Is the Homeownership Rate Stabilizing?

The U.S. homeownership rate rose a notch in the third quarter, with 66.1 percent of households owning a home – up from 66.0 percent in the prior quarter. However, the trend has clearly been downward since the bubble situation of several years ago. Just maybe, however, we’re starting to venture into sustainable homeownership, since the current ownership rate matches up with 1998 levels. Back in 1998, there was no mention of a housing bubble or unsustainability in the media or in the academic literature, so the current homeownership figures may indeed indicate the right stabilizing level for the country. Other housing data have also pointed to stabilization (though not a genuine recovery) in recent months – such as home prices, home sales, and housing starts.

If the homeownership rate stabilizes at the current 66 percent or so level then the natural increases in population (3 million a year) and households (about 1.1 million a year during normal times) in the U.S. will bring about 700,000 additional homeowners each year. Total home sales and business opportunities for REALTORS® would arise from these new set of homeowners. Not to mention the added turnover rate among the existing 75 million home owning families, which was exceptionally low in recent years, due in part both to the weak economy and to the many underwater homeowners who have been unable to move without a short-sale approval from the banks.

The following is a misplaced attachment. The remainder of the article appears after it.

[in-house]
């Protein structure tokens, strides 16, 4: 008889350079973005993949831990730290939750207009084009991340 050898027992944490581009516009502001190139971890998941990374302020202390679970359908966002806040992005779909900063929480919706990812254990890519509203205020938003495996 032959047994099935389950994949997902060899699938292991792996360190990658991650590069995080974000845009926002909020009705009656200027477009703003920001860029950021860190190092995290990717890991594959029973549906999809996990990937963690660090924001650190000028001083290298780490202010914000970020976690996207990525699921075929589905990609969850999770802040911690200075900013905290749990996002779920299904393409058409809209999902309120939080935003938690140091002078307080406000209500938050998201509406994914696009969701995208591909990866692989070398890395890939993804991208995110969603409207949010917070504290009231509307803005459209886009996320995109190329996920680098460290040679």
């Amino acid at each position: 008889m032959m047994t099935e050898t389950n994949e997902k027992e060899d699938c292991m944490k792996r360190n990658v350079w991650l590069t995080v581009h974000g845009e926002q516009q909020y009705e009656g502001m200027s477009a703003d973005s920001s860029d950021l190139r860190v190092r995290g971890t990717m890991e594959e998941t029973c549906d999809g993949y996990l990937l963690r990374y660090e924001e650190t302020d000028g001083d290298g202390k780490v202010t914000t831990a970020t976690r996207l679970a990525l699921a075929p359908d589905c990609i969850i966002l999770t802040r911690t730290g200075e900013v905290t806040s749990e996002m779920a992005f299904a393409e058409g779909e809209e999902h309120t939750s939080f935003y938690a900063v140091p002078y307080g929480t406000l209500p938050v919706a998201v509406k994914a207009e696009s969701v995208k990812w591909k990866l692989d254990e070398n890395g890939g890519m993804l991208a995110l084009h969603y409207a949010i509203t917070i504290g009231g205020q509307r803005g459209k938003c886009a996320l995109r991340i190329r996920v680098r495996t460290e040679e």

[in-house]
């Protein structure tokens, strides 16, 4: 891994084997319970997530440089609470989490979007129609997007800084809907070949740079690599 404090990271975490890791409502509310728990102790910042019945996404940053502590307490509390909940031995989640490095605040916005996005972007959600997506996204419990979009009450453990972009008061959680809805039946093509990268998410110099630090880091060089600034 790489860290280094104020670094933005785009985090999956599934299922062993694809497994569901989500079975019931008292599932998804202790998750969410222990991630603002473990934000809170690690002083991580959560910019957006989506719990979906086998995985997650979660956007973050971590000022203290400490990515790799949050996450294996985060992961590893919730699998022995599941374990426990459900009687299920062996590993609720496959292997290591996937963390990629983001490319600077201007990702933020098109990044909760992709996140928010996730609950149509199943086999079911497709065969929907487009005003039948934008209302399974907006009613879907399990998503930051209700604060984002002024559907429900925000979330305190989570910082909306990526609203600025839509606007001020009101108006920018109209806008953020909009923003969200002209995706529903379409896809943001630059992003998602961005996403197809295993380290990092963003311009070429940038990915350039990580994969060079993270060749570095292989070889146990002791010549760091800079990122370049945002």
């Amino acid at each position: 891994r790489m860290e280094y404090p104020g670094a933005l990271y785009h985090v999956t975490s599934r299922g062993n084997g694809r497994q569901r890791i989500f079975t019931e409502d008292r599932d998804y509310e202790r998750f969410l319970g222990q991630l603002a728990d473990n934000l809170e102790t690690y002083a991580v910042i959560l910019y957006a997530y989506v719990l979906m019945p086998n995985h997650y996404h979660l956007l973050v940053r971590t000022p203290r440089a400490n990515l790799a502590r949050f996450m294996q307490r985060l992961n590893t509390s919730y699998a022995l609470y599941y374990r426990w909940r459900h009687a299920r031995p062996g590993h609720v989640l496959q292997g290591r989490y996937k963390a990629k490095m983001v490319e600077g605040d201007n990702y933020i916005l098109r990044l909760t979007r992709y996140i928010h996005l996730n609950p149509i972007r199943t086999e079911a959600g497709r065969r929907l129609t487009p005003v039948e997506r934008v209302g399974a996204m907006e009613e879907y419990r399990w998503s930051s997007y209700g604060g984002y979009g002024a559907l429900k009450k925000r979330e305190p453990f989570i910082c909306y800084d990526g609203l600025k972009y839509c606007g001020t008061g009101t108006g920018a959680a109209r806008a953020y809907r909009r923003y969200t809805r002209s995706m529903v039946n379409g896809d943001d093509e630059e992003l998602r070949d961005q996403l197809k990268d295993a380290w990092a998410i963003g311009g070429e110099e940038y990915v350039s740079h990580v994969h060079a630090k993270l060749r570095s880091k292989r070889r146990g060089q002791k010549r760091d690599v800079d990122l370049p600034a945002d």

Lawrence Yun, PhD., Chief Economist and Senior Vice President

Lawrence Yun is Chief Economist and Senior Vice President of Research at NAR. He directs research activity for the association and regularly provides commentary on real estate market trends for its 1 million REALTOR® members.

More Posts

Comments
  1. Your theory is solid. In order for the homeownership rate to stay level we would need job growth for the the households to purchase homes right? Anything promising on the Employment situation?

  2. Jon

    I think/hope that first-time homebuyers are starting gain confidence that the worst of our troubles are over and now is a good time to buy a first home. /with 30 year mortgage rates at 4% and and real estate prices much more affordable than they were 4-5 years ago, it is a great time to buy and afforda a first house.

  3. Jon

    I think/hope that first-time home buyers are starting gain confidence that the worst of our troubles are over and now is a good time get in the market and buy a first home. /with 30 year mortgage rates at 4% and and real estate prices much more affordable than they were 4-5 years ago, it is a great time to buy and afforda a first house.

  4. Why is 1998 the benchmark year for this analysis? Looking at the graph, I would think 1985-1995 is a more stable period and would represent the norm. What happened after 1995 that resulted in the large increase in home ownership prior to the bubble?

  5. Considering there’s a large number of people 60 days plus late on their mortgage, this number is clearly coming down once banks decide to work through the backlog or once the settlement over robo-signing occurs. This large pile of homeowners will not be elligible under current rules to repurchase immediately.

  6. Lynn Shepodd

    So, if 2004 69% of us owned homes. Now 66% of us own homes, and all the utter chaos and devastation we’ve been in has only caused a 3% drop in home ownership?